German federal court denies 2 seriously ill men direct access to lethal drug dose


BERLIN (AP) — A German federal court on Tuesday denied two seriously ill men direct access to a lethal dose of a drug, arguing that the country’s narcotics law stands in the way and that they could turn to assisted suicide to end their lives.

The two men, one of whom has advanced multiple sclerosis and the other of whom has been through cancer, sought permission to acquire lethal doses of natrium-pentobarbital. Their applications were rejected, as were appeals to lower courts.

The Federal Administrative Court agreed, citing a clause in the narcotics law which states that permission will be refused if an application doesn’t comply with the legislation’s purpose “to ensure the required medical care of the population” and prevent the abuse of drugs. It said that the refusal can be reconciled with the constitutional right to a “self-determined death” because there are “other reasonable possibilities to fulfill their wish to die.”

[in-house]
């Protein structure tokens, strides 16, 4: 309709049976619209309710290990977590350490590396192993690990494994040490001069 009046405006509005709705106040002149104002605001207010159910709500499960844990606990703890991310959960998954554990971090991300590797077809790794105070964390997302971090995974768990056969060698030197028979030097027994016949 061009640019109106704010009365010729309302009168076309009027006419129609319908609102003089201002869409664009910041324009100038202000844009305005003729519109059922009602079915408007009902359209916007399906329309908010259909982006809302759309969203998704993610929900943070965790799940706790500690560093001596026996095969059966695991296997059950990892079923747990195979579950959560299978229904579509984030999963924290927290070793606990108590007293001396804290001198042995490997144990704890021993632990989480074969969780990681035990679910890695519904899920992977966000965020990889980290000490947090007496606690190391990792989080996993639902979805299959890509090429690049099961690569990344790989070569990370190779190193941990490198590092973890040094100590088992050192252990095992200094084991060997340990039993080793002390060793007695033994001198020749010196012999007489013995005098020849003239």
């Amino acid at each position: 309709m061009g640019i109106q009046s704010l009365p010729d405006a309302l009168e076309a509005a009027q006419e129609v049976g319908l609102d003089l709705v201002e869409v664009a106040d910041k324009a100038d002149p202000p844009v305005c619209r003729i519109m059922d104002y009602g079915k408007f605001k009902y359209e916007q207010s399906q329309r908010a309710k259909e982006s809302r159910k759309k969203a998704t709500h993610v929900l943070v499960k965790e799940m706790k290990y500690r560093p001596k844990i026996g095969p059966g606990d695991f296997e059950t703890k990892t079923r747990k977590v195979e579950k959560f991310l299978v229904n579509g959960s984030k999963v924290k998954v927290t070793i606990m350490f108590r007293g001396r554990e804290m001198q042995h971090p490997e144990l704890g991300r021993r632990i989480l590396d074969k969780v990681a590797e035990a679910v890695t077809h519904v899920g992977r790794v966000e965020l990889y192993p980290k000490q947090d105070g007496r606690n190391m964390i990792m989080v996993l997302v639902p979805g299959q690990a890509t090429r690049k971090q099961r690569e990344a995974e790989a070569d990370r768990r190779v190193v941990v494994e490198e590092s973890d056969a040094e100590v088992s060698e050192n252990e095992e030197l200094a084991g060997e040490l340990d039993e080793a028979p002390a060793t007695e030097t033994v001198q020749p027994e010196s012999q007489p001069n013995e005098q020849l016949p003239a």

The court pointed to a “realistic possibility” of obtaining lethal doses of drugs via a doctor, including through organizations that connect people who want to die with doctors who are willing to help.

Germany currently has no clear law on assisted dying. In July, lawmakers failed to agree on new rules regulating assisted suicide after the country’s highest court struck down legislation which banned the practice when conducted on a “business” basis.

The Federal Constitutional Court ruled in 2020 that the ban, which was introduced five years earlier, violated the rights of citizens to determine the circumstances of their own deaths by restricting their ability to seek assistance from a third party.

Active assistance — physically taking a patient’s life for them — is banned in Germany, but passive help, such as providing deadly medication for them to take themselves, has been a legal gray area.

The issue is particularly sensitive in a country where more than 200,000 people with physical and mental disabilities were killed under euthanasia programs run by the Nazis.

The lawyer for the plaintiffs in Tuesday’s case, Robert Rossbruch, said the verdict marked a “black day” and that he was likely to take the case to the constitutional court, German news agency dpa reported.

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